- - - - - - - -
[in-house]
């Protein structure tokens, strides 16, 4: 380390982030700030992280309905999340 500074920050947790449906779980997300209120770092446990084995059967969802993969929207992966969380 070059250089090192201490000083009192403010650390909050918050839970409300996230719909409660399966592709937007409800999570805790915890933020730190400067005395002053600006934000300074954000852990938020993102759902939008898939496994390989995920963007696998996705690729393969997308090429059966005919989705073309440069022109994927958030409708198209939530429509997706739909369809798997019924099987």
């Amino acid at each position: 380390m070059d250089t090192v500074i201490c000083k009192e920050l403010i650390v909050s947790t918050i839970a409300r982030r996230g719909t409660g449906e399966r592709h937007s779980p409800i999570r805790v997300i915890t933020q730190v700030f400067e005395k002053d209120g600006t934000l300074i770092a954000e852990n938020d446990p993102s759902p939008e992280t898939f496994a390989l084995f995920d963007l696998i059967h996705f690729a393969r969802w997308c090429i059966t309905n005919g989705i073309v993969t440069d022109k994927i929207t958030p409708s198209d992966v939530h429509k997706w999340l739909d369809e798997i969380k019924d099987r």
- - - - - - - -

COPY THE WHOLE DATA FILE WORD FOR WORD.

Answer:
[in-house]
């Protein structure tokens, strides 16, 4: 380390982030700030992280309905999340 500074920050947790449906779980997300209120770092446990084995059967969802993969929207992966969380 070059250089090192201490000083009192403010650390909050918050839970409300996230719909409660399966592709937007409800999570805790915890933020730190400067005395002053600006934000300074954000852990938020993102759902939008898939496994390989995920963007696998996705690729393969997308090429059966005919989705073309440069022109994927958030409708198209939530429509997706739909369809798997019924099987």
């Amino acid at each position: 380390m070059d250089t090192v500074i201490c000083k009192e920050l403010i650390v909050s947790t918050i839970a409300r982030r996230g719909t409660g449906e399966r592709h937007s779980p409800i999570r805790v997300i915890t933020q730190v700030f400067e005395k002053d209120g600006t934000l300074i770092a954000e852990n938020d446990p993102s759902p939008e992280t898939f496994a390989l084995f995920d963007l696998i059967h996705f690729a393969r969802w997308c090429i059966t309905n005919g989705i073309v993969t440069d022109k994927i929207t958030p409708s198209d992966v939530h429509k997706w999340l739909d369809e798997i969380k019924d099987r």